#MeteorWatchDay – We delve into etymology behind this astronomical event

June 30 this year has been designated Meteor Watch Day, and people are encouraged to look out for spectacular bursts of light in the sky caused by small pieces of rock or metal burning up when they enter the earth’s atmosphere from space. These objects get their name from the Greek word ‘meteoros’, which literally means ‘raised up from the ground’. The Greeks referred to the stars and planets they observed suspended in the sky as ‘ta meteora’ (‘things that are raised up’), and the study of these heavenly bodies was called ‘meteorologia’.

When the word ‘meteor’ as first used in English, in the fifteenth century, it had a much broader use than it does today. At that time it could be applied to any phenomenon that people observed in the sky, including clouds, lightning, and rainbows, and not just the ‘shooting stars’ that we call meteors today. That is why the word ‘meteorology’ is used as the name for the study of the atmospheric processes that give rise to our weather, and why people who study the weather are called ‘meteorologists’.

Besides giving us a long name for a weather forecaster, the word ‘meteor’ is also responsible for one of our common metaphors: when a person comes from nowhere to achieve sudden and enormous success, we can compare this to the way that meteors shoot through the sky with their spectacular bursts of light, and so we describe the person’s progress as a ‘meteoric’ rise to fame.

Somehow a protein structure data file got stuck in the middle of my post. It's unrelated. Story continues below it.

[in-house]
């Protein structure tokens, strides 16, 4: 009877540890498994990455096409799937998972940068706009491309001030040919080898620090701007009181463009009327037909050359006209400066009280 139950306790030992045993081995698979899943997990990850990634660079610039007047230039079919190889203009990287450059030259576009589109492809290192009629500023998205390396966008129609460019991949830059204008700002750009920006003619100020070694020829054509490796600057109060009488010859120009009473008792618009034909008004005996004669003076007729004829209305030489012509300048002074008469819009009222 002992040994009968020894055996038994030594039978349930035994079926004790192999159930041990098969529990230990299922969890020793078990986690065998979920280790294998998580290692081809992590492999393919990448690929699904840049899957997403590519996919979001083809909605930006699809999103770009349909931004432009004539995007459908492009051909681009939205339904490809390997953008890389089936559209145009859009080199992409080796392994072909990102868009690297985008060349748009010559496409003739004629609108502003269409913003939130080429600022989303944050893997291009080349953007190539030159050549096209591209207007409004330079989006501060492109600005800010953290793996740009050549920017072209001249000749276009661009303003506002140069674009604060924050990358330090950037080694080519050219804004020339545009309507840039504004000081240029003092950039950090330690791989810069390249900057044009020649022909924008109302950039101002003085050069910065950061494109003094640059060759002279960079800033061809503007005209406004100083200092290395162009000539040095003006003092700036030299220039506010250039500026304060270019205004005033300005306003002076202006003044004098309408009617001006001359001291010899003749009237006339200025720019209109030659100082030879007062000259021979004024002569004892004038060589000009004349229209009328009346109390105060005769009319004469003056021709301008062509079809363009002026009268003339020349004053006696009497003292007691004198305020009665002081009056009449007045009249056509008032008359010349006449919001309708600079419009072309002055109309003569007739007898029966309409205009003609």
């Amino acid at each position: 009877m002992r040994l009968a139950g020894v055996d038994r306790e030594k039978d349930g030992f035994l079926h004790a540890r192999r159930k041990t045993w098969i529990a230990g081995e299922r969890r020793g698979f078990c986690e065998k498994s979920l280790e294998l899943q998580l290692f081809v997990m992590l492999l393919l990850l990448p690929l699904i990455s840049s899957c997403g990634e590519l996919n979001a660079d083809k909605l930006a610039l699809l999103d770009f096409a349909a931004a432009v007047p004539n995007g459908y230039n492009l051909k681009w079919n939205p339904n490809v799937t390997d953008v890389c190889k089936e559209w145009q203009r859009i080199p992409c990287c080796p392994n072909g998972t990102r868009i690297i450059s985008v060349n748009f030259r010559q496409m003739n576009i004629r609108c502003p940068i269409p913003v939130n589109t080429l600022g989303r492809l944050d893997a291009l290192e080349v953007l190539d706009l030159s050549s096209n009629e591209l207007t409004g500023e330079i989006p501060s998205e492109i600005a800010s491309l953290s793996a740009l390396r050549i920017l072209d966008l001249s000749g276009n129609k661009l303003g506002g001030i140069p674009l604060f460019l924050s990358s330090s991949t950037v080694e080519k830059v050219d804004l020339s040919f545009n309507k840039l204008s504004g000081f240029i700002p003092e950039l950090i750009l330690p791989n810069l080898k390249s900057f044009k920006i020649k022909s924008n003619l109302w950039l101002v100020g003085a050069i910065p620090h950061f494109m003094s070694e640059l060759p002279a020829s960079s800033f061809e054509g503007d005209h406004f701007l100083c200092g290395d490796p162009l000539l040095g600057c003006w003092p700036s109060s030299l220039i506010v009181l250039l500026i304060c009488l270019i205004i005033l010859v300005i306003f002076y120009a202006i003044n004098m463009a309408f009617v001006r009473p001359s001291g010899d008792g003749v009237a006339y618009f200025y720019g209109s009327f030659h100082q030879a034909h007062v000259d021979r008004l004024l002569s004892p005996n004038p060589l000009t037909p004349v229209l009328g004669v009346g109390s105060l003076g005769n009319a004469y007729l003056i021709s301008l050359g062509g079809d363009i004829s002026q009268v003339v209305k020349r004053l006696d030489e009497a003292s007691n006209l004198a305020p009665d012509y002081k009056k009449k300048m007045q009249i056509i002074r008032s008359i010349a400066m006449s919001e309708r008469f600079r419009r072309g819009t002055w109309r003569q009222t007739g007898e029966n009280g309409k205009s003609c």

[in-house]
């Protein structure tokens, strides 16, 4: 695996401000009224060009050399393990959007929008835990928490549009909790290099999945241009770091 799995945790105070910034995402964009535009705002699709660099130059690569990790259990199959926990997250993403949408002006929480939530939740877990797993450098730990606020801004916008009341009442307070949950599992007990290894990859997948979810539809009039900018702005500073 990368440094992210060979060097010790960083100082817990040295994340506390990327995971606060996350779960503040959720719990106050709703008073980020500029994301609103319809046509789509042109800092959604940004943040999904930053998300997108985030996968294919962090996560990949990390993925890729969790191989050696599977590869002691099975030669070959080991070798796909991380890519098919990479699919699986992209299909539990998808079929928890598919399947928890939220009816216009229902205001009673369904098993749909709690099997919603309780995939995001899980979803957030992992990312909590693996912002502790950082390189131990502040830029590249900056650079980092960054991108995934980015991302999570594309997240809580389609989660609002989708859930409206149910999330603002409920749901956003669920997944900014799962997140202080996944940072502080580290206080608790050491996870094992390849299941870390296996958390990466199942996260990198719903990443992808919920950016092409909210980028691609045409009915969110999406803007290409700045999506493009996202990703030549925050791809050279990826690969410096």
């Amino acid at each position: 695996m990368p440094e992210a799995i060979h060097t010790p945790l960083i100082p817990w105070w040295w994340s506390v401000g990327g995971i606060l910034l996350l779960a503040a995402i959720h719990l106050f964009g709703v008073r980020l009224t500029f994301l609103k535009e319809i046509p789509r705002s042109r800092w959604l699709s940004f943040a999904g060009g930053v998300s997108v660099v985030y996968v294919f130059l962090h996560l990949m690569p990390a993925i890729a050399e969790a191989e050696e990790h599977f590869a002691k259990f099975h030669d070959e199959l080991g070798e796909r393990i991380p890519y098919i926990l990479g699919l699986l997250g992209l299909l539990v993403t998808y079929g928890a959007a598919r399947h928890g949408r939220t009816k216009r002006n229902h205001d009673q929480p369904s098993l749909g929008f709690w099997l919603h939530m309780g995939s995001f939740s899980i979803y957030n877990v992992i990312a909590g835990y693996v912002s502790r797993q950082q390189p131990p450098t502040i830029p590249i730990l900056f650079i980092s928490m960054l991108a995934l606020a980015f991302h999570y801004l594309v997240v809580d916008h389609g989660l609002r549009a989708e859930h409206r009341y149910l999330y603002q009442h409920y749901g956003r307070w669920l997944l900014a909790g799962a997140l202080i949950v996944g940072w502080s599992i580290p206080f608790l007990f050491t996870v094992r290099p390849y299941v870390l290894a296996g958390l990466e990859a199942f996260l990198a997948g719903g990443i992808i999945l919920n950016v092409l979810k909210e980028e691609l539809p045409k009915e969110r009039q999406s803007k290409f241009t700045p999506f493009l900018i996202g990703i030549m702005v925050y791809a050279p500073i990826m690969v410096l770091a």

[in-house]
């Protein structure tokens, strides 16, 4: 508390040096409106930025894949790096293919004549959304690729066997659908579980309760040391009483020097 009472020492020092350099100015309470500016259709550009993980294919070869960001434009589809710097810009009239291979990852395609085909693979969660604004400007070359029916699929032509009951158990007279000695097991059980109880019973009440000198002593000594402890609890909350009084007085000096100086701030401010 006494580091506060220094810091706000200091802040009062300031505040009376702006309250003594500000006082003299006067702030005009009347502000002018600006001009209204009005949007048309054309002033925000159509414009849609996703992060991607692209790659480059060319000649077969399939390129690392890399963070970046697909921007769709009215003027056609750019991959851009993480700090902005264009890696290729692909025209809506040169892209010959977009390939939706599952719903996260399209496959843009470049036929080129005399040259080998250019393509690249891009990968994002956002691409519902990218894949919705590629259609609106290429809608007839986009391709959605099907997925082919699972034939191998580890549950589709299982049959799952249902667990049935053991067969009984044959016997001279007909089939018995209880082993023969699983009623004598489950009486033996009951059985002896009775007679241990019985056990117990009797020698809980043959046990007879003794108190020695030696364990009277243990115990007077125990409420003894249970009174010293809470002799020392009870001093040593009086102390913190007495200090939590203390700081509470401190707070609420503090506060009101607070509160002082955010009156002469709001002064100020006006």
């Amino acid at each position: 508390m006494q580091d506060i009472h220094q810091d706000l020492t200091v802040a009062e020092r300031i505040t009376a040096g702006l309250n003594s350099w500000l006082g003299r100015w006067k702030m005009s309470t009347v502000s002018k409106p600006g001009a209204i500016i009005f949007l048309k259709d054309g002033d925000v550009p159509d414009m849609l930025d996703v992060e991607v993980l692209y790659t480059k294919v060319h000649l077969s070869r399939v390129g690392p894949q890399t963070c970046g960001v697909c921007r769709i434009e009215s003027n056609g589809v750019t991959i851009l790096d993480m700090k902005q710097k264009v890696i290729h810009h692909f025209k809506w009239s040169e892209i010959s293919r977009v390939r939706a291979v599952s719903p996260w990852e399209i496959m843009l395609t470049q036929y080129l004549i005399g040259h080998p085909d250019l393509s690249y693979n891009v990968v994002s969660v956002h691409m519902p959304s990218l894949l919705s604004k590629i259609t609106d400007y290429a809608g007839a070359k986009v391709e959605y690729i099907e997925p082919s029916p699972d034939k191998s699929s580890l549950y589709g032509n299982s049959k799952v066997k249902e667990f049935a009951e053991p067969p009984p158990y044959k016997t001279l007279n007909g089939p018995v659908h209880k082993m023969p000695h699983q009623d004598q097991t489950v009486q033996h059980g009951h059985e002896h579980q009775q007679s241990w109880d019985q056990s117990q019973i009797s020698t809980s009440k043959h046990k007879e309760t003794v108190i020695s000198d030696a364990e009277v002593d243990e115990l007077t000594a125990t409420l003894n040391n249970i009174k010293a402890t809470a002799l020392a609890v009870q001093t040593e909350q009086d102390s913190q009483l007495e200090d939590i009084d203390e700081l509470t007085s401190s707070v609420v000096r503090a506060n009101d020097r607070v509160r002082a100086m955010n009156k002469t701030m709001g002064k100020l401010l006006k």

By Ian Brookes
Collins Dictionary

Other Articles

Your essential guide to World Cup vocabulary

The weather outside is frightful, but for football fans the most delightful time of the year is upon us – admittedly a few months later than usual – as the 2022 World Cup kicks off in Qatar this November. First played in 1930, the World Cup is an international association… Read More

Pop Goes the Weasel: the magical language of nursery rhymes

When we are ickle, words can cast magic spells. Think Rain, rain, go away.Come again another day. And when we are small, each new word unlocks a new world of experience. “What’s a weasel, Dad?” When we are tiny, nursery rhymes do both. *** And they… Read More

Soggy bottoms & baps: the proven glossary of The Great British Bake Off

With over 4 million viewers weekly, The Great British Bake Off (GBBO) is a great British institution, famous for baked Alaska controversies and the Paul Hollywood handshake. It also has its fair share of risqué innuendos, giving us a delightful range of soggy bottoms, baps and spotted dicks to keep… Read More